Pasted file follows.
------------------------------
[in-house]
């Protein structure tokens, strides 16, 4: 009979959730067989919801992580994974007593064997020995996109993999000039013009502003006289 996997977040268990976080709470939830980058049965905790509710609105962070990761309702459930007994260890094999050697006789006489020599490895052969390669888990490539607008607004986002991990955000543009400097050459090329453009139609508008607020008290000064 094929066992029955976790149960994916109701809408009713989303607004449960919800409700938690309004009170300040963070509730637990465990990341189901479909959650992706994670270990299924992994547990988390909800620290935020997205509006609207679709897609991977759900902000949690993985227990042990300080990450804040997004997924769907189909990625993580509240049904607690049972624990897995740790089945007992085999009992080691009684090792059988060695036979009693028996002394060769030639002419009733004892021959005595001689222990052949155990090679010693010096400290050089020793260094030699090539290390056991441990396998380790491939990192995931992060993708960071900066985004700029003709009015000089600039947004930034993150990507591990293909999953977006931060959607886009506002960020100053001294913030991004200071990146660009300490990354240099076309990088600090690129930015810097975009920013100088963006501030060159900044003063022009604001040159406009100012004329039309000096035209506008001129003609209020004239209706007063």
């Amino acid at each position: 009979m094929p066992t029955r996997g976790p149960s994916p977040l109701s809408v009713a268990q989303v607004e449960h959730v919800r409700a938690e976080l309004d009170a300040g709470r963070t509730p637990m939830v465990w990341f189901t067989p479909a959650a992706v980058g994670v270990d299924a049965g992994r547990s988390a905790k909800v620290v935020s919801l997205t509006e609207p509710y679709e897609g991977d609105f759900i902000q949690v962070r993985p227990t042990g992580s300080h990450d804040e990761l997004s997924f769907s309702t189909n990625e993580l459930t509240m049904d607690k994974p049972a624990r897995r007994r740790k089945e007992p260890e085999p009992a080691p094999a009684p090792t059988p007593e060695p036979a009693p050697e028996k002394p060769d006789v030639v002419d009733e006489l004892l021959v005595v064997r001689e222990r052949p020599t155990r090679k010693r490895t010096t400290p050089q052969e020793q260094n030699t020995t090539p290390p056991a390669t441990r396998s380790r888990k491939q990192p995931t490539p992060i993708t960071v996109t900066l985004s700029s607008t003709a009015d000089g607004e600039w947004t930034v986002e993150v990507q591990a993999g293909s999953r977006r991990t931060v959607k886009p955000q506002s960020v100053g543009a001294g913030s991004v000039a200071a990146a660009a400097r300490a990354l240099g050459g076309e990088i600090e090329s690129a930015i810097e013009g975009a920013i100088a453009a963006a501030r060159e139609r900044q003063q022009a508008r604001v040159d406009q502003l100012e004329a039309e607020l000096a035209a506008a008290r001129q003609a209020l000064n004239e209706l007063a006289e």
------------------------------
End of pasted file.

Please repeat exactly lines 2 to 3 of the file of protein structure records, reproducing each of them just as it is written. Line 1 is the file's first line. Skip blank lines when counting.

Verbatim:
């Protein structure tokens, strides 16, 4: 009979959730067989919801992580994974007593064997020995996109993999000039013009502003006289 996997977040268990976080709470939830980058049965905790509710609105962070990761309702459930007994260890094999050697006789006489020599490895052969390669888990490539607008607004986002991990955000543009400097050459090329453009139609508008607020008290000064 094929066992029955976790149960994916109701809408009713989303607004449960919800409700938690309004009170300040963070509730637990465990990341189901479909959650992706994670270990299924992994547990988390909800620290935020997205509006609207679709897609991977759900902000949690993985227990042990300080990450804040997004997924769907189909990625993580509240049904607690049972624990897995740790089945007992085999009992080691009684090792059988060695036979009693028996002394060769030639002419009733004892021959005595001689222990052949155990090679010693010096400290050089020793260094030699090539290390056991441990396998380790491939990192995931992060993708960071900066985004700029003709009015000089600039947004930034993150990507591990293909999953977006931060959607886009506002960020100053001294913030991004200071990146660009300490990354240099076309990088600090690129930015810097975009920013100088963006501030060159900044003063022009604001040159406009100012004329039309000096035209506008001129003609209020004239209706007063």
């Amino acid at each position: 009979m094929p066992t029955r996997g976790p149960s994916p977040l109701s809408v009713a268990q989303v607004e449960h959730v919800r409700a938690e976080l309004d009170a300040g709470r963070t509730p637990m939830v465990w990341f189901t067989p479909a959650a992706v980058g994670v270990d299924a049965g992994r547990s988390a905790k909800v620290v935020s919801l997205t509006e609207p509710y679709e897609g991977d609105f759900i902000q949690v962070r993985p227990t042990g992580s300080h990450d804040e990761l997004s997924f769907s309702t189909n990625e993580l459930t509240m049904d607690k994974p049972a624990r897995r007994r740790k089945e007992p260890e085999p009992a080691p094999a009684p090792t059988p007593e060695p036979a009693p050697e028996k002394p060769d006789v030639v002419d009733e006489l004892l021959v005595v064997r001689e222990r052949p020599t155990r090679k010693r490895t010096t400290p050089q052969e020793q260094n030699t020995t090539p290390p056991a390669t441990r396998s380790r888990k491939q990192p995931t490539p992060i993708t960071v996109t900066l985004s700029s607008t003709a009015d000089g607004e600039w947004t930034v986002e993150v990507q591990a993999g293909s999953r977006r991990t931060v959607k886009p955000q506002s960020v100053g543009a001294g913030s991004v000039a200071a990146a660009a400097r300490a990354l240099g050459g076309e990088i600090e090329s690129a930015i810097e013009g975009a920013i100088a453009a963006a501030r060159e139609r900044q003063q022009a508008r604001v040159d406009q502003l100012e004329a039309e607020l000096a035209a506008a008290r001129q003609a209020l000064n004239e209706l007063a006289e």